Fighting the Asian Fruit Fly in NH

(NECN: Lauren Collins, Hampton Falls, N.H.) - The blueberries are in glorious bloom at Applecrest Farm in Hampton Falls, N.H.

"It's great. They're wonderful," says one man out picking with his family.  

But growers across the state are on edge, all because of a tiny little insect called the Asian fruit fly.

"We're calling it the Spotted Wing Drosophila, which is the correct name," says Entomologist Alan Eaton of the UNH Cooperative Extension. "It attacks a bunch of fruits, especially berries, but a couple of our tree fruits as well so it's a new threat to our growers."   

The Extension is teaching farmers how to monitor crops and set simple traps made of sweet-smelling bait and red Solo cups.  

"And once the traps collect one of these flies, we go spraying. And that's the only thing you can do is spray," says Peter Wagner, owner of Applecrest Farm. He learned the hard way two years ago when the pest showed up, seemingly overnight.

"First year it showed up in raspberries and we lost the whole crop," he says.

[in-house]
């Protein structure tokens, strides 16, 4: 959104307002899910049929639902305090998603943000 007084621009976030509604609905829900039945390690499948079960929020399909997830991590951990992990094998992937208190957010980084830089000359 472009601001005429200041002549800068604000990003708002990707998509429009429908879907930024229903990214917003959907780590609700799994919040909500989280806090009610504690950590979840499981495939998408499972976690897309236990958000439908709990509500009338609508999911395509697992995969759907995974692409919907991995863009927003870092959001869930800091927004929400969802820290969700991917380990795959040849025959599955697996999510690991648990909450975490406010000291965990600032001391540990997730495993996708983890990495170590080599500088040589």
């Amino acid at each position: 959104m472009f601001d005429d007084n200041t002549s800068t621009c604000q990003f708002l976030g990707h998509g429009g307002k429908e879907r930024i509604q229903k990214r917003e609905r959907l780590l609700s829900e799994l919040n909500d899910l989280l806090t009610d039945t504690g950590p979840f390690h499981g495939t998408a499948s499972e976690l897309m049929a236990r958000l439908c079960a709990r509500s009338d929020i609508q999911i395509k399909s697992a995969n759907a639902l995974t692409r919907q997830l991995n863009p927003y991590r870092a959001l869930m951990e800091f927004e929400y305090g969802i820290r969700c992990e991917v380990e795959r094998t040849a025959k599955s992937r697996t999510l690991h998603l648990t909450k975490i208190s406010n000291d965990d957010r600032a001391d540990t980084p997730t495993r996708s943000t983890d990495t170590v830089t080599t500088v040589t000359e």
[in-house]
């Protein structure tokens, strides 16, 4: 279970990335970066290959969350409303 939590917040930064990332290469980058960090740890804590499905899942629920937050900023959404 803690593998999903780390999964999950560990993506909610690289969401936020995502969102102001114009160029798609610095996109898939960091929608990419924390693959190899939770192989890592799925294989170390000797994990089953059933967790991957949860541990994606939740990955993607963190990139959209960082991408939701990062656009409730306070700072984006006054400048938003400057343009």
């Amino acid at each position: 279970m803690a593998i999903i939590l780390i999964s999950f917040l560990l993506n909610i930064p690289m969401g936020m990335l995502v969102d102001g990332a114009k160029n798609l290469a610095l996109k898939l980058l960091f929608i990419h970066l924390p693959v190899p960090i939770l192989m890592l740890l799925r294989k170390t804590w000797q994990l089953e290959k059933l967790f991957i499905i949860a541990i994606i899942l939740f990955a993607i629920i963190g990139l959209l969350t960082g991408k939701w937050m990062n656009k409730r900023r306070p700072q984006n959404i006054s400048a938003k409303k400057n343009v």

The pest was first detected on the U.S. mainland in 2008. Within a year, it had made its way to the Canadian border, and by 2011, it was in New Hampshire.  

The Asian fruit fly has been found throughout New England. The bug isn't harmful to humans, but once it gets inside a berry, it lays its eggs and softens the fruit from the inside out, making it unsellable. Last year it caused an estimated $1.5 million in damage.

"We're not known as a big agricultural state with thousands and thousands of acres of (fruits)," says Eaton, "so that's a lot of money for them and a significant chunk of their profits gone last year."  

So far this year, it's under control. Wagner hates that he's got to spray more, but for him, the decision is either spray now, or lose the crop later.  

"This is probably the worst insect in my memory," he says.

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